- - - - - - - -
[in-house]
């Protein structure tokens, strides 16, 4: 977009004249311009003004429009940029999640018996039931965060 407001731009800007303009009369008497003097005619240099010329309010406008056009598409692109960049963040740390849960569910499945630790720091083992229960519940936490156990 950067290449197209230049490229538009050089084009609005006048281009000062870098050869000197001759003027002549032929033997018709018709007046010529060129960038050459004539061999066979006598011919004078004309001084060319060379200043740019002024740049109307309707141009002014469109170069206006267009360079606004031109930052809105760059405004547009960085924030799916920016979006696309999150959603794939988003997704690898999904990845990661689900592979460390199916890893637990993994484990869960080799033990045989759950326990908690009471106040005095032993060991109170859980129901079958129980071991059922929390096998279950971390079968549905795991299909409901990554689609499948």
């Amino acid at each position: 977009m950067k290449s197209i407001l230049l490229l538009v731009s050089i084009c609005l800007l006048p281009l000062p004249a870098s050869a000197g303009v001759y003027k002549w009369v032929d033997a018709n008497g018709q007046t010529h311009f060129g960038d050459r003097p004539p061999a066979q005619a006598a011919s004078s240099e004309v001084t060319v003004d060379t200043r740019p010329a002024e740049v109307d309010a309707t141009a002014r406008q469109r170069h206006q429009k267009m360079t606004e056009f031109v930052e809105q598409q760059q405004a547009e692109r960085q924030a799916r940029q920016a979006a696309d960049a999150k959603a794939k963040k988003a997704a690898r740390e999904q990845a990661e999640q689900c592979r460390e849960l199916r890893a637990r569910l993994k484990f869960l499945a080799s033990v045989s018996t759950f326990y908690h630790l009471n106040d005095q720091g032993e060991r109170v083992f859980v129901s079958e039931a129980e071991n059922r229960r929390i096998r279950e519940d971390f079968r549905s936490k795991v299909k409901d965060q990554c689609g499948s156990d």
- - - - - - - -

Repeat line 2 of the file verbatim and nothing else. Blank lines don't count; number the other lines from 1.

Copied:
């Protein structure tokens, strides 16, 4: 977009004249311009003004429009940029999640018996039931965060 407001731009800007303009009369008497003097005619240099010329309010406008056009598409692109960049963040740390849960569910499945630790720091083992229960519940936490156990 950067290449197209230049490229538009050089084009609005006048281009000062870098050869000197001759003027002549032929033997018709018709007046010529060129960038050459004539061999066979006598011919004078004309001084060319060379200043740019002024740049109307309707141009002014469109170069206006267009360079606004031109930052809105760059405004547009960085924030799916920016979006696309999150959603794939988003997704690898999904990845990661689900592979460390199916890893637990993994484990869960080799033990045989759950326990908690009471106040005095032993060991109170859980129901079958129980071991059922929390096998279950971390079968549905795991299909409901990554689609499948």